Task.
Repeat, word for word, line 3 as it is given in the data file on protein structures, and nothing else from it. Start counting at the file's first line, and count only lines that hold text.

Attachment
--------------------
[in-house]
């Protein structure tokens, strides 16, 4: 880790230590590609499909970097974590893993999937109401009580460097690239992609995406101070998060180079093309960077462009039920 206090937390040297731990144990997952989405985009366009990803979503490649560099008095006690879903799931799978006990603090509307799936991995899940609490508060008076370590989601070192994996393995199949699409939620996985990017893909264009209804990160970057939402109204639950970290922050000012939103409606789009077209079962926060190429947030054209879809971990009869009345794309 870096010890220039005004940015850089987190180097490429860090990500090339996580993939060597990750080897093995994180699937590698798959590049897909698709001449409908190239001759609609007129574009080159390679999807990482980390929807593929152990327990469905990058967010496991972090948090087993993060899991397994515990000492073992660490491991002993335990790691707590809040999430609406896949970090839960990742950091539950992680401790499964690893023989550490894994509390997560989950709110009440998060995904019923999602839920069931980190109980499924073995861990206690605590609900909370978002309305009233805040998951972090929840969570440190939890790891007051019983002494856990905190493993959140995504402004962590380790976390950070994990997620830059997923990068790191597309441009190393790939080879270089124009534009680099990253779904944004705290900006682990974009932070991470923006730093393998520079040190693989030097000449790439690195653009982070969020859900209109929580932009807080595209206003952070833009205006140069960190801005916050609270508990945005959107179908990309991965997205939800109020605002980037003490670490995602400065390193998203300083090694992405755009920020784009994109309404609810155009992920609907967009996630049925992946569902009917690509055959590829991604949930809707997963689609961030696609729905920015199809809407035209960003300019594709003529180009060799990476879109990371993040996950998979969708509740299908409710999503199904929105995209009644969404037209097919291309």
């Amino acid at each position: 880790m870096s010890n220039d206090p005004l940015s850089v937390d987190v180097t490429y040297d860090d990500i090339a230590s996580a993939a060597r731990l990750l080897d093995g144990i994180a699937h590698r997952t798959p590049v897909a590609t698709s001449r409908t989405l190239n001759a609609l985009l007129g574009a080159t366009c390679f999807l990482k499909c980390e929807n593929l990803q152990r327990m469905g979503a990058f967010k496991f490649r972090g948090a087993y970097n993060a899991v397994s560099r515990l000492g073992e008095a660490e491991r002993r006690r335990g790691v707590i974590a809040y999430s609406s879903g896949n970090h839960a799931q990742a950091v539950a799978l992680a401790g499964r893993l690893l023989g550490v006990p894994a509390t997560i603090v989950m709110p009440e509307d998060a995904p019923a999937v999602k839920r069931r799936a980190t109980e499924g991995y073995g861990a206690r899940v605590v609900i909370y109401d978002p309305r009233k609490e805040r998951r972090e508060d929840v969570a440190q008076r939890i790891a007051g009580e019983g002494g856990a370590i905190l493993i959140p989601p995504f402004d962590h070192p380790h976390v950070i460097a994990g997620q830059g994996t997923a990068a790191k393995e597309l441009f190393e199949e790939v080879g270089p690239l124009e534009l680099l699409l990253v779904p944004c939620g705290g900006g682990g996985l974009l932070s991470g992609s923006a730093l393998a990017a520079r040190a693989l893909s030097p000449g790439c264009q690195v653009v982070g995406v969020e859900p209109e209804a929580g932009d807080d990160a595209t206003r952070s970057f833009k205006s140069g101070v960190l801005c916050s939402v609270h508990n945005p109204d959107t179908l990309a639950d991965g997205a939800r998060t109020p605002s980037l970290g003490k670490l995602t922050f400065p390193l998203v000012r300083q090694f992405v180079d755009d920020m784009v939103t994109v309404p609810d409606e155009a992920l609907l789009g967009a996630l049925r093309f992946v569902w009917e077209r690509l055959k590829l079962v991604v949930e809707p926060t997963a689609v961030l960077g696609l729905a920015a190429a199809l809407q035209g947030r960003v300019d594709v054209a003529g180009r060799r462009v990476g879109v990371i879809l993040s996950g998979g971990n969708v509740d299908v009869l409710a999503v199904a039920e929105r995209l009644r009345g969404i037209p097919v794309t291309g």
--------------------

């Amino acid at each position: 880790m870096s010890n220039d206090p005004l940015s850089v937390d987190v180097t490429y040297d860090d990500i090339a230590s996580a993939a060597r731990l990750l080897d093995g144990i994180a699937h590698r997952t798959p590049v897909a590609t698709s001449r409908t989405l190239n001759a609609l985009l007129g574009a080159t366009c390679f999807l990482k499909c980390e929807n593929l990803q152990r327990m469905g979503a990058f967010k496991f490649r972090g948090a087993y970097n993060a899991v397994s560099r515990l000492g073992e008095a660490e491991r002993r006690r335990g790691v707590i974590a809040y999430s609406s879903g896949n970090h839960a799931q990742a950091v539950a799978l992680a401790g499964r893993l690893l023989g550490v006990p894994a509390t997560i603090v989950m709110p009440e509307d998060a995904p019923a999937v999602k839920r069931r799936a980190t109980e499924g991995y073995g861990a206690r899940v605590v609900i909370y109401d978002p309305r009233k609490e805040r998951r972090e508060d929840v969570a440190q008076r939890i790891a007051g009580e019983g002494g856990a370590i905190l493993i959140p989601p995504f402004d962590h070192p380790h976390v950070i460097a994990g997620q830059g994996t997923a990068a790191k393995e597309l441009f190393e199949e790939v080879g270089p690239l124009e534009l680099l699409l990253v779904p944004c939620g705290g900006g682990g996985l974009l932070s991470g992609s923006a730093l393998a990017a520079r040190a693989l893909s030097p000449g790439c264009q690195v653009v982070g995406v969020e859900p209109e209804a929580g932009d807080d990160a595209t206003r952070s970057f833009k205006s140069g101070v960190l801005c916050s939402v609270h508990n945005p109204d959107t179908l990309a639950d991965g997205a939800r998060t109020p605002s980037l970290g003490k670490l995602t922050f400065p390193l998203v000012r300083q090694f992405v180079d755009d920020m784009v939103t994109v309404p609810d409606e155009a992920l609907l789009g967009a996630l049925r093309f992946v569902w009917e077209r690509l055959k590829l079962v991604v949930e809707p926060t997963a689609v961030l960077g696609l729905a920015a190429a199809l809407q035209g947030r960003v300019d594709v054209a003529g180009r060799r462009v990476g879109v990371i879809l993040s996950g998979g971990n969708v509740d299908v009869l409710a999503v199904a039920e929105r995209l009644r009345g969404i037209p097919v794309t291309g």